Charities are set up for a variety of reasons, and founders have the motivation and vision that drives a charity forward. Sometimes, however, founders have difficulty leaving the driving seat of ‘their’ charity. This is understandable, but it can be a problem.
Trustees need to act collectively in the best interests of the charity and its beneficiaries. One person should not have the monopoly on deciding what’s best for the charity; such dominance can undermine healthy debate, strategy and good governance. Collective decision-making protects both the trustees and the charity, as everyone can be held to account.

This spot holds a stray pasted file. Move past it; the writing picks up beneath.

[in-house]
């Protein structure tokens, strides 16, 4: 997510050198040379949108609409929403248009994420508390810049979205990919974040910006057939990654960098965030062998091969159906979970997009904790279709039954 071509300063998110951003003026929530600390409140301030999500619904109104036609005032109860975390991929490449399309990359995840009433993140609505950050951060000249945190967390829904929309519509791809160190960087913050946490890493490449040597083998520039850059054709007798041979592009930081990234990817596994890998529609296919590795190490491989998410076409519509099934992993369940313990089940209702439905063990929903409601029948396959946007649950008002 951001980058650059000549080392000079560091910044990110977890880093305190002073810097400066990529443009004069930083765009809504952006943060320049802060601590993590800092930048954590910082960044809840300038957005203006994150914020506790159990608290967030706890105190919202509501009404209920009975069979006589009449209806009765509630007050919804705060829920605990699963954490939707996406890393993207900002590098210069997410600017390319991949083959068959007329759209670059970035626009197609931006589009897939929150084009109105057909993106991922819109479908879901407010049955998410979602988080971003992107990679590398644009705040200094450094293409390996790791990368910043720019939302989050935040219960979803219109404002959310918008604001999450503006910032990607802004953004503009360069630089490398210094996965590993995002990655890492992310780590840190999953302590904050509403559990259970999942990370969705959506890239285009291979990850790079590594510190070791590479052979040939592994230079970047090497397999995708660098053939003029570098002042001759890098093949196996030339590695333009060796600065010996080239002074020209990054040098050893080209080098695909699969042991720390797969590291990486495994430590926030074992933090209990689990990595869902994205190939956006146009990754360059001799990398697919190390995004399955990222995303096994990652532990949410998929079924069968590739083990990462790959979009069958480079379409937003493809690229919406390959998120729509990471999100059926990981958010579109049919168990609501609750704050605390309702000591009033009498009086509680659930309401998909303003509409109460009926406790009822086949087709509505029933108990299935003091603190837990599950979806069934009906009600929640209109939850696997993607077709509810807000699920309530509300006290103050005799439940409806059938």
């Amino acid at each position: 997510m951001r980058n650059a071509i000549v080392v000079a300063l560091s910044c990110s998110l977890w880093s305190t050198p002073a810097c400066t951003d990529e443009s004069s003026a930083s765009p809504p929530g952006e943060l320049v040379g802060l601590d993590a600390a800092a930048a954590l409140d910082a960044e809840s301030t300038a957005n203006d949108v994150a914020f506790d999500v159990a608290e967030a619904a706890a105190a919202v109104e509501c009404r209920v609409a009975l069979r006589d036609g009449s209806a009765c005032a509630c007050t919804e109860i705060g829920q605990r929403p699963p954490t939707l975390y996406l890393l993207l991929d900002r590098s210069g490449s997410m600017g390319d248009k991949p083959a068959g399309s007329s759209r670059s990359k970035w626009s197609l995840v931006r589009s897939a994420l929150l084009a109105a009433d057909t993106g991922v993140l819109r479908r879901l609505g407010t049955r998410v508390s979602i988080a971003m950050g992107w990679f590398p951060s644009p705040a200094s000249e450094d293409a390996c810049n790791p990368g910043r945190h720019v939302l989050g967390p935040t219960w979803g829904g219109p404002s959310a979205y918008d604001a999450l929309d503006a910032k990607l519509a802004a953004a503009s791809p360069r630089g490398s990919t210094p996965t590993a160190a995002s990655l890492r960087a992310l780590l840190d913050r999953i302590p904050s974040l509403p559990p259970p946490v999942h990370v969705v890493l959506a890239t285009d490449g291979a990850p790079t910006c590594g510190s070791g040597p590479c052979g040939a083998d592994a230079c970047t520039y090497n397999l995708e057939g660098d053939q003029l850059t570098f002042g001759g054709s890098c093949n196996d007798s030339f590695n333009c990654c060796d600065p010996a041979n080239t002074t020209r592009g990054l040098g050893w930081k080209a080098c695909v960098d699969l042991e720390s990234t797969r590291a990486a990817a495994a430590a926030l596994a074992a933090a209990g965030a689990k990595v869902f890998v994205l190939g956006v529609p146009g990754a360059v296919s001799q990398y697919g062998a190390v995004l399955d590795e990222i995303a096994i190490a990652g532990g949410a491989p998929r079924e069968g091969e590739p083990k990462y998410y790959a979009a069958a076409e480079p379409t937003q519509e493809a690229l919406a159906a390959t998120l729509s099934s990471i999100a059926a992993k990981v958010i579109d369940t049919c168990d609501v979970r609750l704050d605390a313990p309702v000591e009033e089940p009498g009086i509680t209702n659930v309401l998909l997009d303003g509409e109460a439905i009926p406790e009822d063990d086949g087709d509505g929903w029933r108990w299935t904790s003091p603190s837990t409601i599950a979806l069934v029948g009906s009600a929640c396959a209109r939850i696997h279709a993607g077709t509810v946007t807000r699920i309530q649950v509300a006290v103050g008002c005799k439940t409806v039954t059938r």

Sometimes when founders cannot let go of ‘their’ charity, they become employees of the charity or its trading subsidiary, while continuing as trustees.
Being employed by a trading subsidiary creates the same conflict of interest and trustee benefit issues as being employed by the charity itself – it must therefore be authorised by either the charity’s governing document, or us.
Trustees need to make sure that conflicts of interest are managed, and collective decisions are made.